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Inputs for citizen science at science centers


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What you get out of your citizen science programming depends on what you put into it. See some creative ways to think about the resources you can build on. We introduce a logic model approach to program planning, that will help set you up for achieving desired learning outcomes. This is the third in a series of workshop slideshows on integrating citizen science into informal science education programming.

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Inputs for citizen science at science centers

  1. 1. Citizen Science –at – Science Centers Where to start? Identifying Assets, Using a Logic Model
  2. 2. “A goal a without plan is just a wish.” Antoine de Saint-Exupery (1900 -1944)
  3. 3. A logic model is a tool that can help you plan.
  4. 4. Why Science do you want to do Society citizenscience? Individuals
  5. 5. “I am able to work with this kind of programmingbecause it...” Other Is supported by partner institutions Is supported by external funding Addresses regional or national topics of interest Addresses the needs and interests of the local community Fits well with our institutional priorities Fits well with our departmental priorities Fits well with the needs of a target audience Has a direct connection to my institutions programming Has a direct connection to my institutions exhibits 0 5 10 15 20 25 30 35 40 45
  6. 6. We often just think about the: Activities
  7. 7. Activities Flickr photo, sierraclub
  8. 8. But because wecare about what comes OUT,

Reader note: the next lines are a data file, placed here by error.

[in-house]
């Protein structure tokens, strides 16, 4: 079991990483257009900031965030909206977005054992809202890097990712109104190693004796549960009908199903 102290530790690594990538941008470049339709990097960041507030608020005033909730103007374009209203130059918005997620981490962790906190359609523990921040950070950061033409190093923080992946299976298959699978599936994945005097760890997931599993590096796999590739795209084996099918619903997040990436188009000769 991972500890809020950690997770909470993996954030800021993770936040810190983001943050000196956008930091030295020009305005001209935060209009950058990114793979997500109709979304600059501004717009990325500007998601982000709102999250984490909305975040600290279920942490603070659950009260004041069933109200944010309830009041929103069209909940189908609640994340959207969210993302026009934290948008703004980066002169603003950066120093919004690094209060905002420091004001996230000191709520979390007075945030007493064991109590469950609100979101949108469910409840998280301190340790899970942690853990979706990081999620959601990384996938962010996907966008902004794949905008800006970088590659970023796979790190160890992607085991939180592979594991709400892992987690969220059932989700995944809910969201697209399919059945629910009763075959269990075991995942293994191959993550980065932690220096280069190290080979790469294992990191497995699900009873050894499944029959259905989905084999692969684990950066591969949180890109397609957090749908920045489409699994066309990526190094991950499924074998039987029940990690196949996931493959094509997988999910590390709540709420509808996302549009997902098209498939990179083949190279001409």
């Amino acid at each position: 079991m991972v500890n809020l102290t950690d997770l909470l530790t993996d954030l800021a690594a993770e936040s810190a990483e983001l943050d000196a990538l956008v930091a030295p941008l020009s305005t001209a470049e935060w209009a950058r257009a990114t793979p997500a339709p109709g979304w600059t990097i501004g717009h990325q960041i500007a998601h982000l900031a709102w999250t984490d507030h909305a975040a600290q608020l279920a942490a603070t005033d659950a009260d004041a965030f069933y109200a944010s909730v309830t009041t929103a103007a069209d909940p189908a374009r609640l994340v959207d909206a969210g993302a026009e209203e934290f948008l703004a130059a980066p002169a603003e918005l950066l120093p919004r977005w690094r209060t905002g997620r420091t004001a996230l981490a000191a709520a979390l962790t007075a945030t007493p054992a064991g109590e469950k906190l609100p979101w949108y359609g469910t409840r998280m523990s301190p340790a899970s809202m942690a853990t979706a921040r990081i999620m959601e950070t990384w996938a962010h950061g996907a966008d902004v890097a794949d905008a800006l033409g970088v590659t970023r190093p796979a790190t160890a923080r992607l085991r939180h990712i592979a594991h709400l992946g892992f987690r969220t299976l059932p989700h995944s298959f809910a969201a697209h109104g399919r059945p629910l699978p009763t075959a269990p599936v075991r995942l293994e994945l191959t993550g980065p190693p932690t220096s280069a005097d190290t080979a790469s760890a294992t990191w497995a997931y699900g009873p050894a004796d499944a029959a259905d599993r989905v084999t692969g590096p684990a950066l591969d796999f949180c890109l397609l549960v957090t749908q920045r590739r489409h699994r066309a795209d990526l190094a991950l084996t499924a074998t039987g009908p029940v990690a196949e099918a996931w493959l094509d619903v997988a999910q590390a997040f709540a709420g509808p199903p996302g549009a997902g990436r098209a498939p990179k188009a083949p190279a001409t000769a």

9. 9. let’s think about what goes…
  10. 10. IN !let’s think about what goes…
  11. 11. IN Activities OUT
  12. 12. IN(puts) Activities OUT (comes)
  13. 13. This a islogic model!
  14. 14. So, what are INPUTS?
  15. 15. So, what are INPUTS?Good stuff you can build on!
  16. 16. Existing Projects
  17. 17. Ready-made programming
  18. 18. Relationships with audiences Photo, MLMP photo gallery
  19. 19. Community issues, passion
  20. 20. Technology platforms
  21. 21. Exhibits and infrastructure
  22. 22. In-house resources, expertise Phylo: /2297998429/
  23. 23. Support systems
  24. 24. Time tobrainstorm!
  25. 25. Time to brainstorm! What do you have to build on?Assets? Audiences? Interests? Partnerships?How does that enable/constrain what you might do?
  26. 26. Time to brainstorm! See
  27. 27. Photo credits:Project NestWatch, www.nestwatch.orgCommunity Collaborative Rain, Hail, and Snow Program, www.cocorahs.orgProject BudBurst, Larvae Monitoring Project, www.mlmp.orgeBird, www.ebird.orgZooniverse, www.galaxyzoo.orgEncyclopedia of Life, www.eol.orgPrairie Ridge Ecostation, North Carolina Museum of Natural SciencesSciStarter, www.scistarter.comOn Flickr: projectdiscovery, sierraclub, waiferx, usfwssoutheast, charlestilford, kqedquest, tikunResources:Bonney, R., H. Ballard, R. Jordan, E. McCallie, T. Phillips, J. Shirk, and C. Wilderman. 2009. Public Participation inScientific Research: Defining the Field and Assessing Its Potential for Informal Science Education. A CAISE InquiryGroup Report. Center for Advancement of Informal Science Education (CAISE), Washington, D.C. OnlineShirk, J. L., H. L. Ballard, C. C. Wilderman, T. Phillips, A. Wiggins, R. Jordan, E. McCallie, M. Minarchek, B. V.Lewenstein, M. E. Krasny, and R. Bonney. 2012. Public participation in scientific research: A framework fordeliberate design. Ecol. Soc. Ecology and Society 17(2):29. more